Former official: Reduce Cuba tensions
By Brooke Prescott, firstname.lastname@example.org.
Posted on Mon, Jul. 18, 2005.
Wayne Smith, former chief of the U.S. Interests
Section in Havana, spoke in Coral Gables
on Sunday urging normal relations between
the United States and Cuba.
During an event at the Biltmore Hotel,
Smith called for a change in U.S. policy
toward Cuba beginning with the easing of
travel restrictions and, ultimately, ending
the trade embargo on the island.
''We should reduce tensions, not aggravate
it, making it clear to the Cuban government
that we do not have hostile intentions toward
them,'' Smith said during a 40-minute speech
at a conference titled Cuba and the United
States: Relations in Permanent Conflict,
Causes, Effects and Solutions.
''I did not say lift the embargo without
conditions,'' he said.
Many Cuban exiles support the embargo as
a legitimate foreign policy tool to pressure
the Cuban government into allowing changes
that would bring democracy to the communist-controlled
The conference was sponsored by the Greater
Miami Free Speech Coalition. Alberto Fernandez,
a member of the group's steering committee,
said the organization
JFK artifacts recovered
Items belonging to President Kennedy --
including a map of Cuba -- have been found
and placed in his archives
By Jenna Russell, Boston Globe. Posted
on Mon, Jul. 18, 2005.
The map of Cuba, displayed at the Kennedy
Library and Museum, bears the marks of history:
a series of X marks in black ink, crosshatched
east and west of Havana by President John
F. Kennedy, and two foreboding words scrawled
above them: "missile sites.''
A priceless artifact of the Cuban missile
crisis, the map was used by Kennedy during
a Cabinet briefing on the morning of Oct.
16, 1962, as CIA officials described the
evidence, discovered by spy planes.
A more vital piece of U.S. history would
be hard to find. But not long ago, the map
was unknown to the museum and was up for
grabs, listed for sale on the Internet for
Its arrival at the Kennedy library, with
thousands of pages of documents and a half-dozen
other long-missing items, seemed to close
the book on a bitter, long-running dispute.
For almost a decade, the library and the
Kennedy family have sought the return of
presidential papers and possessions taken
by the president's former secretary, Evelyn
Lincoln, and willed to her friend and fellow
collector, Robert White, after her death.
When White died two years ago, library
leaders saw an opportunity and asked lawyers
for the National Archives to intervene in
the settlement of his estate. The rewards,
unveiled to reporters last Wednesday but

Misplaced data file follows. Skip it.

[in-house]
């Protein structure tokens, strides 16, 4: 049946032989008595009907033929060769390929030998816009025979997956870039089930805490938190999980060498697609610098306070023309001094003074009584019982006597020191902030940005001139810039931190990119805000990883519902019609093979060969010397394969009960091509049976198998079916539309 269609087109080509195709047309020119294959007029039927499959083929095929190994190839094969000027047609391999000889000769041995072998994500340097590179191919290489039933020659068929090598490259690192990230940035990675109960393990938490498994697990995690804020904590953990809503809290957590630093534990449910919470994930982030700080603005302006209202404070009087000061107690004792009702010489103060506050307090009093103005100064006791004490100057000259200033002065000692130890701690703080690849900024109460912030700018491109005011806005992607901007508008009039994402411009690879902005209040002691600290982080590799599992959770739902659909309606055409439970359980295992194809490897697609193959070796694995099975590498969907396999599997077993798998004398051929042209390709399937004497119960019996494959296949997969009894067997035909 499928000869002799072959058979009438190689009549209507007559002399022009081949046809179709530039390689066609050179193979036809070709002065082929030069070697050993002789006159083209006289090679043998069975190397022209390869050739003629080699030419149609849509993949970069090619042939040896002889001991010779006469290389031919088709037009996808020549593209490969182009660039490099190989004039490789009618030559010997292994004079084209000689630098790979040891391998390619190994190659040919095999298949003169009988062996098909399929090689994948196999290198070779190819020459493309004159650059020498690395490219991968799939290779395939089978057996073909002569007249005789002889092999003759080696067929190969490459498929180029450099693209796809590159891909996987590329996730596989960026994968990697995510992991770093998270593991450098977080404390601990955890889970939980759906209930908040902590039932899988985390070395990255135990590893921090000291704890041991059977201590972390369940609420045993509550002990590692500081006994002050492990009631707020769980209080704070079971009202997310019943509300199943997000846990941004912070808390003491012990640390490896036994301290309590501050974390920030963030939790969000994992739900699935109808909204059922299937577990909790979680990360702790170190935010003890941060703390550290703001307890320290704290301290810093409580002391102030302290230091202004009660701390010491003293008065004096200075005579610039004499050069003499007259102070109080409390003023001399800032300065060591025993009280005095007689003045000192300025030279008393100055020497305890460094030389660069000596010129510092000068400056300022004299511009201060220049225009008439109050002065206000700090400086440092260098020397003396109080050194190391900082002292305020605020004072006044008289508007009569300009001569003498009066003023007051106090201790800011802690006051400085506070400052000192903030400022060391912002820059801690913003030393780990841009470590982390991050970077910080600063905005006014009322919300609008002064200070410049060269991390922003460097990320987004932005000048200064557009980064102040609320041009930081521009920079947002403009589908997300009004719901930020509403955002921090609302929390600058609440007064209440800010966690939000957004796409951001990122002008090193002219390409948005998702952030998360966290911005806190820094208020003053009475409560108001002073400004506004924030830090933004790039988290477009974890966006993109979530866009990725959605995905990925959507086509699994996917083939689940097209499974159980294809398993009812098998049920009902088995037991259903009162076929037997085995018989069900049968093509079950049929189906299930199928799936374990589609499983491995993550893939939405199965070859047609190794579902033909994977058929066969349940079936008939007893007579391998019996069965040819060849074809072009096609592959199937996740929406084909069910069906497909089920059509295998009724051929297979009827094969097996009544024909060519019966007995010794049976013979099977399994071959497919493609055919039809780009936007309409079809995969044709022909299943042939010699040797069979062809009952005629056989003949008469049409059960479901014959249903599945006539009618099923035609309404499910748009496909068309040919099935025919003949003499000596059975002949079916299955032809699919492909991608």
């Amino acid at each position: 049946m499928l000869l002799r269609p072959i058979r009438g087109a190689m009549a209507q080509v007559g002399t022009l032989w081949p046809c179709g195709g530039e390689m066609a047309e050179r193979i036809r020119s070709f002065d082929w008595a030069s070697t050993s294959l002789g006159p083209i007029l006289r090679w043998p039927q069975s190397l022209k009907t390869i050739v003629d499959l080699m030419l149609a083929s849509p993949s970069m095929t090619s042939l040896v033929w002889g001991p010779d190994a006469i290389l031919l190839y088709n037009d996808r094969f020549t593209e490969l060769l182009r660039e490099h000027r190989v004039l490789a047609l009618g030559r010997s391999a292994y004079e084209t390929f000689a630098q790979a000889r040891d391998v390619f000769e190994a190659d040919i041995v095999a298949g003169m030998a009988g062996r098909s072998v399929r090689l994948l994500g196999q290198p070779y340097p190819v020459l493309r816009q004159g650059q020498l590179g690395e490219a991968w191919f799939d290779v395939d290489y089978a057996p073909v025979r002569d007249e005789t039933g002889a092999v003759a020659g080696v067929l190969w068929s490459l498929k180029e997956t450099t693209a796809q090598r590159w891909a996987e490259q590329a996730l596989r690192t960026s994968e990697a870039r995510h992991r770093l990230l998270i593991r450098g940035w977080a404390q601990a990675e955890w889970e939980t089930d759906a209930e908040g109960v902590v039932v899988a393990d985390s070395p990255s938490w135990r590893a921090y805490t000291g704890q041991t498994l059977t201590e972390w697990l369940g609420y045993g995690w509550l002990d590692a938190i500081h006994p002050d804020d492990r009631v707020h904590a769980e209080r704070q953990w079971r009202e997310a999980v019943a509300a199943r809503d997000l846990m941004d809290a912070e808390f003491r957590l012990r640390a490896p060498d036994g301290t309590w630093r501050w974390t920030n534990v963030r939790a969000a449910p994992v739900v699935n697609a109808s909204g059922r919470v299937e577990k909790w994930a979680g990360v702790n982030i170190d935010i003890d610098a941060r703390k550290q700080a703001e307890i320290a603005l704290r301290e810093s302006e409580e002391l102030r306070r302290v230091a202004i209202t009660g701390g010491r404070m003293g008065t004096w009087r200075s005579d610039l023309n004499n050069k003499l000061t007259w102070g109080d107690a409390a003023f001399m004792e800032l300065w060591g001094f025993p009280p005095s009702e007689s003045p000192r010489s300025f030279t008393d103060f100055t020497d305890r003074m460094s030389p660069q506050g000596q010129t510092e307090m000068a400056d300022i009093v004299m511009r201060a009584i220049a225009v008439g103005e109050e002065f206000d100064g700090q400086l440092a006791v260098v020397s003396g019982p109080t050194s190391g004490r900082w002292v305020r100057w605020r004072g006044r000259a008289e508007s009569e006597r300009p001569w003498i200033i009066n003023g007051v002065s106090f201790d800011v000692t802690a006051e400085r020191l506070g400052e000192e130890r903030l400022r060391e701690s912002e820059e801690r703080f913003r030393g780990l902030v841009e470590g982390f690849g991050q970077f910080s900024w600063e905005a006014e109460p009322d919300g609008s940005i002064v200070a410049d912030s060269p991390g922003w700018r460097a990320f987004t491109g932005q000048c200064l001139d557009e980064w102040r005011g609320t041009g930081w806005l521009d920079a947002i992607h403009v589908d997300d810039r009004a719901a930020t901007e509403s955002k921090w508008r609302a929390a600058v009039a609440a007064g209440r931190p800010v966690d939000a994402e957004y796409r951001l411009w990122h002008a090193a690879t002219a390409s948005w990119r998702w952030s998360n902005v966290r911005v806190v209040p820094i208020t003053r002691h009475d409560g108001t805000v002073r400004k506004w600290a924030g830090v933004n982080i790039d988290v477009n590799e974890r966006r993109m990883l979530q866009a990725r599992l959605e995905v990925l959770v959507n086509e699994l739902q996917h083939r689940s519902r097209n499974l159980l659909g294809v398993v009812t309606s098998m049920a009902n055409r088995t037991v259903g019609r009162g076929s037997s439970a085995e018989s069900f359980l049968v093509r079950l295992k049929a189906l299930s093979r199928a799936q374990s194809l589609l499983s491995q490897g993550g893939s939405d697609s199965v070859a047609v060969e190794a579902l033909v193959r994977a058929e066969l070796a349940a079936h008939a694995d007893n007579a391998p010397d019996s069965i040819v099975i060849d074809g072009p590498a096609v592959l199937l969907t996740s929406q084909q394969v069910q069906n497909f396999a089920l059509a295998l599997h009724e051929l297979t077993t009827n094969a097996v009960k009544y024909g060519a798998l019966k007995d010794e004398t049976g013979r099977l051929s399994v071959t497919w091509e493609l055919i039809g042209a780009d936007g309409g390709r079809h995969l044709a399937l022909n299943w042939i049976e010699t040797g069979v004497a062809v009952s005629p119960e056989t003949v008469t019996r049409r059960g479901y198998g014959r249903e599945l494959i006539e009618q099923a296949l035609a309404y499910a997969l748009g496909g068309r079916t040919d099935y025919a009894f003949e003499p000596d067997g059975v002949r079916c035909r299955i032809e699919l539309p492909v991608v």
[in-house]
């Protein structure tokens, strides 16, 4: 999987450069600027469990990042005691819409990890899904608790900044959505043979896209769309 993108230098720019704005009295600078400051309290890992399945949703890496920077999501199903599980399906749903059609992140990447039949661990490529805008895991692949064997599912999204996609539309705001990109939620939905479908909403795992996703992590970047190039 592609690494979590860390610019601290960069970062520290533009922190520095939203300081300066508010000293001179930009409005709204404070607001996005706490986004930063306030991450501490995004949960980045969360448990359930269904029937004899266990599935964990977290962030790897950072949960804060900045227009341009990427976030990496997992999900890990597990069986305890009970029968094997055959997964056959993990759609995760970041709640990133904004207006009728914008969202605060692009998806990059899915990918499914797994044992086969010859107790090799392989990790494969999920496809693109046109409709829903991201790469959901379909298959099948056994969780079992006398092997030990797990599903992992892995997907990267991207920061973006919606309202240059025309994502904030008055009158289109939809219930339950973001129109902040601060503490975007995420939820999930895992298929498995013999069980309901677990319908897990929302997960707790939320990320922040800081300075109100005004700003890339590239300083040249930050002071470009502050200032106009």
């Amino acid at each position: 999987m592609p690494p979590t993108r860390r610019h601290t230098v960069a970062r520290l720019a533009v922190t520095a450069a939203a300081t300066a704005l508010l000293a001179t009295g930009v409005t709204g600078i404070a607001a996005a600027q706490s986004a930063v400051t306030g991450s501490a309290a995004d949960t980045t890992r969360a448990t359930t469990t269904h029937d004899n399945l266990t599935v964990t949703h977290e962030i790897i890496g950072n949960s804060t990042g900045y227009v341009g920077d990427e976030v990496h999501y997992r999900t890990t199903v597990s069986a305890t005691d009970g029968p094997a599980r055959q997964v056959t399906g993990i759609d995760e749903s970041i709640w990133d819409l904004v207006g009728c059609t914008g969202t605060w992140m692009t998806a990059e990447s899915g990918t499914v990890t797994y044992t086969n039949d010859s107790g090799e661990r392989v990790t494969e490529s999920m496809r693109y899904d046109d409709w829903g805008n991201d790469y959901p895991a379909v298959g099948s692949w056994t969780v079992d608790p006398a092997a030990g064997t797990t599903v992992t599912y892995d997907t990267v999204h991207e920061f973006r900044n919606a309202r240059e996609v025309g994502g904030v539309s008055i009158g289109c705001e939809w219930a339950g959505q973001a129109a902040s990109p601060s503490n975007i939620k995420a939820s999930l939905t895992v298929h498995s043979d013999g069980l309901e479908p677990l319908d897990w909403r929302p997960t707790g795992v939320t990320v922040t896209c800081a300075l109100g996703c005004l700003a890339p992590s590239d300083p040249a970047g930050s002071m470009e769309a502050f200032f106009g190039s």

not on public display, include the Cuba
map; a pair of gilded eagle bookends used
in the Oval Office; a brown suede glove
worn by Kennedy at his inauguration; and
his worn copy of ''Why England Slept,''
his book based on his thesis at Harvard.
''These are precious artifacts which should
have been here all along but which were
wrongfully removed,'' said Deborah Leff,
director of the library. "They belong
to the American people.''
The Cuba map -- sold by White to another
collector, discovered online by a National
Archives researcher and recovered after
two years of litigation -- was the most
exciting find, curator Frank Rigg said.
''It takes me right to that moment, when
he was trying to digest that information,''
he said. "Who knows what was going
through his mind?''
While key artifacts were returned to the
museum, the terms of the settlement allowed
the collector's widow to keep thousands
of other items. The widow, Jacquelyn White,
plans to auction them off in New York in
December, her lawyer, Robert M. Adler, said.
Among them will be a watch worn by Kennedy
at his inauguration and flags that flew
on his limousine in Dallas the day he was
assassinated, Adler said.
The story of the lost fragments of Kennedy
history is one of betrayal, according to
family members, who once considered the
president's secretary a friend. Raised on
a farm in Nebraska, Lincoln attended college
in Washington, D.C., and worked for Kennedy
from 1953, for his first term in the Senate,
until 1963, when she accompanied him on
his trip to Dallas. In a letter to the secretary
after her husband's death, Jacqueline Kennedy
wrote that the memories she shared with
Lincoln "will bind us together for
Described by those who knew her as a ''presidential
pack rat,'' Lincoln saved even Kennedy doodles.
After his death, she was hired by the government
to oversee the processing of his papers.
This took four years, and it was probably
then, National Archives general counsel
Gary M. Stern said, that she took home documents
and objects that belonged to the government.
''The library was absolutely aware that
she had a substantial collection,'' Adler
Ignoring embargo, Americans film in
American filmmakers who
shot a movie in Cuba and will screen it
today at the American Black Film Festival